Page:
The group has applied for a waiver to exempt them from the FAA regulation that prohibits compensating pilots of this category of aircraft.  This waiver, if approved, would allow the flight to continue.

Nine young whooping cranes began their first migration from Wisconsin following the ultra-lights in the fall of 2011.  Operation Migration began leading sandhill cranes as a study group in 2000, and has been piloting ultra-light aircraft to successfully lead whooping cranes on an Eastern Migratory route each year since 2001.  The FAA instituted the Light Sport Aircraft category in 2008.

The many international partners in the Whooping Crane Eastern Partnership (WCEP), are monitoring developments and hope for a speedy resolution on the waiver.

"WCEP is considering alternatives for the whooping cranes if approval of a waiver is significantly delayed," said Peter Fasbender, Field Project Leader for the Fish and Wildlife Service's Green Bay Ecological Services Field Office in New Franken, Wisconsin.

"Options could include releasing the cranes at nearby refuges, or possibly transporting them to release sites in Florida at St. Marks and Chassahowitzka National Wildlife Refuges."

The whooping cranes are safe inside protective enclosures during the delay.  The migration has a traditional operations pause in December to allow the crew to return home for the holidays. 

Green Airport Begins Service to Denver. Theodore Francis Green State Airport (KPVD), Providence, Rhode Island.

Attention travelers, Southwest Airlines begins daily non-stop service from TF Green Airport to Denver on Sunday, January 8th. This occasion marks the first time the airport has offered service to Denver. The departing flight leaves PVD at 1:55 p.m., arriving in Denver at 4:30 p.m. (local time). The arriving flight leaves Denver at 4:35 p.m., returning to PVD at 10:20 p.m. (local time). Denver is also a popular connecting point for other West Coast destinations. For more information and to purchase tickets, visit southwest.com.

Residents sue over noise from new runway: Charlotte/Douglas International Airport (KCLT), North Carolina

Four dozen Charlotte residents sued Charlotte/Douglas International Airport on Thursday, claiming noise from the airport's new runway has lowered their home values.

Charlotte's airport, like others around the world, has wrestled for years with how to balance the noise from jet engines with nearby residents' concerns.

"These aircraft have approached and departed the airport at flight levels between 300 to 1,200 feet over and adjacent to the property," said the complaint in one lawsuit filed by Charlotte attorney Thomas Odom Jr., on behalf of homeowners Edward and Shirley Moore.

The homeowners are seeking damages from the city, which owns and operates the airport, based on the diminished value of their property that they say the new flights overhead are causing.

Airport officials declined to comment on the lawsuit Thursday, citing the city's policy of not discussing pending litigation.

The lawsuits stem from the airport's newest runway, which opened in February 2010. The 9,000-foot-long strip runs north-south, roughly parallel to I-485 between Wilkinson Boulevard and West Boulevard.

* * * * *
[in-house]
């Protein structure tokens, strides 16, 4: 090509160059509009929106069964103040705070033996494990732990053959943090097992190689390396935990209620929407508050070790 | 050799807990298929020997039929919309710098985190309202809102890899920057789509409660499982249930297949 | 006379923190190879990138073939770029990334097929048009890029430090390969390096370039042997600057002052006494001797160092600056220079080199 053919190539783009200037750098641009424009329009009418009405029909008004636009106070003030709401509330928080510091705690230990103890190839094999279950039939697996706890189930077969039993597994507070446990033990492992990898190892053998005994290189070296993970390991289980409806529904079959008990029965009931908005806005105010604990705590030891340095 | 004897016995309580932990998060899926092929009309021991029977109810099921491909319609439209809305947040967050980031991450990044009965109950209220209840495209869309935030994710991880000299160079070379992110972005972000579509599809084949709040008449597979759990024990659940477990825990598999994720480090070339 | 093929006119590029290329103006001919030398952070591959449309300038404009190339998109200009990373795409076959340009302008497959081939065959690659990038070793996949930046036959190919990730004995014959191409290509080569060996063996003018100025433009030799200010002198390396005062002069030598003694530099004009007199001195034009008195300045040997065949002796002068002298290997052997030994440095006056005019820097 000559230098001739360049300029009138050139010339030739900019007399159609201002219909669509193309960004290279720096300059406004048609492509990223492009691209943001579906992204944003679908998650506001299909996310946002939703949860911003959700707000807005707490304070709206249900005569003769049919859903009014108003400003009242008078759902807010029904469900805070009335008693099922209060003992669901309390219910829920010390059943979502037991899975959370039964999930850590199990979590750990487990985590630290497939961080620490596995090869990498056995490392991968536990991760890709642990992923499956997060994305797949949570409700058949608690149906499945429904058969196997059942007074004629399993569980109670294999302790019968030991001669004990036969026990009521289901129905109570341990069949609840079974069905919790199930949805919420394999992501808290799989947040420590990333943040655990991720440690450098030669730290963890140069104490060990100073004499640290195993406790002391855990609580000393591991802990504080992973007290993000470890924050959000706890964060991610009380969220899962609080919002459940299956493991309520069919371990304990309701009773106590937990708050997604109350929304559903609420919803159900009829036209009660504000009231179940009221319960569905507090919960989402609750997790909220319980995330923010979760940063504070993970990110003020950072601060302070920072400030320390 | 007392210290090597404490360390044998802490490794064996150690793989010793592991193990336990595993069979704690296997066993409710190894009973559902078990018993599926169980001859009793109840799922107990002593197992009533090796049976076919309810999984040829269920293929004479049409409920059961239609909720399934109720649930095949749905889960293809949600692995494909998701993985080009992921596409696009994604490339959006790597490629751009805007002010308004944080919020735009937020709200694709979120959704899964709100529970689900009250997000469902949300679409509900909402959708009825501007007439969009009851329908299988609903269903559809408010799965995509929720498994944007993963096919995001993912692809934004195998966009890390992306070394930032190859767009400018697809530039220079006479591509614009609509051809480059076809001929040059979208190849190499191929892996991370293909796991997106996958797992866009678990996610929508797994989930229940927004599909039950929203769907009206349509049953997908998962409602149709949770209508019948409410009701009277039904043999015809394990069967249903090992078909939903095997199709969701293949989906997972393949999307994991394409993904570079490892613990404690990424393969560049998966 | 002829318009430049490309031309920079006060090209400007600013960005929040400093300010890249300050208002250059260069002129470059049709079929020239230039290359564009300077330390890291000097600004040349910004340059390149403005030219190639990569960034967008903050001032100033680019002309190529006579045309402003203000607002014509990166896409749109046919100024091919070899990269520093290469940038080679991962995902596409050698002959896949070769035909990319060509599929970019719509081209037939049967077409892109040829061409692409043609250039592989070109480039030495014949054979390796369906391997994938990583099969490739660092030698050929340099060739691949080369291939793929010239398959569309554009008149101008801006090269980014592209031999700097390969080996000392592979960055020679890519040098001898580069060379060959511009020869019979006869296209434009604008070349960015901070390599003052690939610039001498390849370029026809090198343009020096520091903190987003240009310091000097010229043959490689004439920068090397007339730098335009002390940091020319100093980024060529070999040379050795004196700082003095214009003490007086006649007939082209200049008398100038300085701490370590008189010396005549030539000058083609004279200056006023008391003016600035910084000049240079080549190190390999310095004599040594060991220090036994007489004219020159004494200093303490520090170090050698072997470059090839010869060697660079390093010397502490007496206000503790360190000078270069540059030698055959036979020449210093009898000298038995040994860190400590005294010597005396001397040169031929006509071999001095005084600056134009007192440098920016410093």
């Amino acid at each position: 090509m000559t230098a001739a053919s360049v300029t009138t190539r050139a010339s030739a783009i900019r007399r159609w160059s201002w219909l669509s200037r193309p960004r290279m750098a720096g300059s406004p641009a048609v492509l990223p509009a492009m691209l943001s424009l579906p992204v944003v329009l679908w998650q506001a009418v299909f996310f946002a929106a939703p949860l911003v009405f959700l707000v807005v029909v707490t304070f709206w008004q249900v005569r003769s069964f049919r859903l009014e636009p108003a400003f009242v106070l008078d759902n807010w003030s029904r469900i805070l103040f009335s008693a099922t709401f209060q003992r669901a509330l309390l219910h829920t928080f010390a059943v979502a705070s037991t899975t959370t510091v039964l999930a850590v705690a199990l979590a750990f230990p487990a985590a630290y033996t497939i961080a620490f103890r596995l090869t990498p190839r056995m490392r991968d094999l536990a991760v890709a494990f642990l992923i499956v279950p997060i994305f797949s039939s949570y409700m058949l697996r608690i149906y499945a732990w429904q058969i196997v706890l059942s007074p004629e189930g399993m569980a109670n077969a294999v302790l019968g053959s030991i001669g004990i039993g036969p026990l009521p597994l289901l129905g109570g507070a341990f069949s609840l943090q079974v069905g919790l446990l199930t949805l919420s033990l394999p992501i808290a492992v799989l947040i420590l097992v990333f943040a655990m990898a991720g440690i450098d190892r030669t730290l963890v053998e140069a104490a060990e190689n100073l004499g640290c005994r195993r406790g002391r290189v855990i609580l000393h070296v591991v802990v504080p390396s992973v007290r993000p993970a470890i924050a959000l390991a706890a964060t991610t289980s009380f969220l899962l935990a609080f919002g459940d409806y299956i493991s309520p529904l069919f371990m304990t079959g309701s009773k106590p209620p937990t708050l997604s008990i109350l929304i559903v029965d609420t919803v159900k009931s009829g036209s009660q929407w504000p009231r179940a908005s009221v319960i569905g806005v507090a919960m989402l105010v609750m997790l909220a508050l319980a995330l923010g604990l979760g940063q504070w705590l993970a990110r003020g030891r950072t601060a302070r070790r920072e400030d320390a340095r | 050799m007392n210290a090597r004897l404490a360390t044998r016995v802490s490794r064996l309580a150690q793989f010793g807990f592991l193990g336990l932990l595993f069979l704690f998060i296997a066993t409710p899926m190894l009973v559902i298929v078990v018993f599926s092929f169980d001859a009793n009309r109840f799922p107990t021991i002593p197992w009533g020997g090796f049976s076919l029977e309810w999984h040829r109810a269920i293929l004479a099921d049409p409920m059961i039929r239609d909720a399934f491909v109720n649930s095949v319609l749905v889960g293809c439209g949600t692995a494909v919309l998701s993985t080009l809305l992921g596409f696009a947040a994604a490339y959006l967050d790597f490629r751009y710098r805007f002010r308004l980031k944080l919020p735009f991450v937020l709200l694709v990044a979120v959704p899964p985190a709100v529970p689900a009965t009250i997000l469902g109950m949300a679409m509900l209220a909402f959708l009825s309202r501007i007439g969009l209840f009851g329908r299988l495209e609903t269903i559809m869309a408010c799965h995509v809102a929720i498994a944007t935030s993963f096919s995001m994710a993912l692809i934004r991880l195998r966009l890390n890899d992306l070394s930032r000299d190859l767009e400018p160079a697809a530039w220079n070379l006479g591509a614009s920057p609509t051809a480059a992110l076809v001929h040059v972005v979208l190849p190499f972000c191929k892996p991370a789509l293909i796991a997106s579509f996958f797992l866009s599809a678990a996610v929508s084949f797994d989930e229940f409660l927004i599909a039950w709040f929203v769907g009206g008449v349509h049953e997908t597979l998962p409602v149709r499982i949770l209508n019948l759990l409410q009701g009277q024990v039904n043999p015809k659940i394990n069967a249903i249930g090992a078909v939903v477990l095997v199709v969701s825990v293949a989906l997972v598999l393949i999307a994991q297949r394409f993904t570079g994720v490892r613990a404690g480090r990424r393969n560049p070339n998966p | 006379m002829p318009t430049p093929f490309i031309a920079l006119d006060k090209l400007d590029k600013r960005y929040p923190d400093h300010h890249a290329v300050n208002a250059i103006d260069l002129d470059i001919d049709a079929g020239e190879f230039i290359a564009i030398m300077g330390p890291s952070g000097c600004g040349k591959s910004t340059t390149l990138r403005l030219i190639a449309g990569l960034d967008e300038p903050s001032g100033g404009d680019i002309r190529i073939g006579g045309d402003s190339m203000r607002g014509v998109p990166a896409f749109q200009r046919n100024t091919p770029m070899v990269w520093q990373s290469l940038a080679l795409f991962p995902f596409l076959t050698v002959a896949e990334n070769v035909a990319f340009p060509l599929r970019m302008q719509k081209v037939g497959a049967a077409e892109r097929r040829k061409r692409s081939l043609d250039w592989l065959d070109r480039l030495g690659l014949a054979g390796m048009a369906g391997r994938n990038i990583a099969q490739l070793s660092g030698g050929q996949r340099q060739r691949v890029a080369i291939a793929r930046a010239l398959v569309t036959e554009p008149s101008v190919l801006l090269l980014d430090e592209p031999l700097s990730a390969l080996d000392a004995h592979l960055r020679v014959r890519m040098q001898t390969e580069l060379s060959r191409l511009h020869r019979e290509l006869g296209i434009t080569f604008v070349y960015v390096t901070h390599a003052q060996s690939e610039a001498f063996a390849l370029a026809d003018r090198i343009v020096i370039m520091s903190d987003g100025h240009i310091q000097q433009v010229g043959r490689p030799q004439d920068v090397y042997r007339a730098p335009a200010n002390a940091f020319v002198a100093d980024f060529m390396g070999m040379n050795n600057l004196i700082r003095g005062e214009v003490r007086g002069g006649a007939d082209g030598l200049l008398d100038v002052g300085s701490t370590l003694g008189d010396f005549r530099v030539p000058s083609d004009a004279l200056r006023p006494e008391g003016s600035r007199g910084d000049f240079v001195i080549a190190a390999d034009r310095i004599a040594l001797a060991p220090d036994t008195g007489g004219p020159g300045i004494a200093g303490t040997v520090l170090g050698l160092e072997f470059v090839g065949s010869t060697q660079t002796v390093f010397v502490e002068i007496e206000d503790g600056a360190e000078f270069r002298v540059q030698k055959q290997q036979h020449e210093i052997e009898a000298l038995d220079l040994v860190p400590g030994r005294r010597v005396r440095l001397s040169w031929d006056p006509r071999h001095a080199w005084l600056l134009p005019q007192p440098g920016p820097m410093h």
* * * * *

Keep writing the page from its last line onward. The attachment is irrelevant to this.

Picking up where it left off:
Under a federal program, the airport has paid for sound insulation to 1,200 houses and bought another 400 homes to resolve noise complaints since 1990. But some residents living outside the designated noise-mitigation areas say they are still subject to near-constant overhead flights, with the accompanying noise and vibration.

There were 671 scheduled daily departures from Charlotte/Douglas in November, along with hundreds of arrivals. Odom said 40 of the homeowners who filed suit live south of the runway and eight live to the north. He said it was "unclear" whether all of them lived outside the airport's noise-mitigation areas.

The Moores live in the Eagle Lake neighborhood, in southwest Charlotte. Their house is about a mile and a half from the southern end of the new runway. According to a 2010 airport noise program map, it lies outside the noise-mitigation area.

The lawsuit filed Thursday said that since the runway opened, homeowners have experienced "a substantial increase in the frequency and number of airplane flights" overhead, and that has "impacted or completely deprived" their ability to sell the property at fair market value.

Reached by telephone, Shirley Moore declined to comment. According to property records, she and her husband have owned the house since 1978.

Charlotte/Douglas has been down this road before. About 400 residents sued the airport after a new runway was opened in 1979, city Aviation Director Jerry Orr said Thursday.

Orr said the airport lost one of those lawsuits and won another, then settled the rest.

In addition to noise complaints from residents close to the airport, Charlotte/Douglas has also recently faced the ire of residents who live further from the airport.

Those residents live along new, more concentrated flight patterns approved by the Federal Aviation Administration in 2009, which funnel the planes into the airport on a tighter path. Airport officials and the FAA have said they're working on that issue.

Article and comments/reaction: http://www.charlotteobserver.com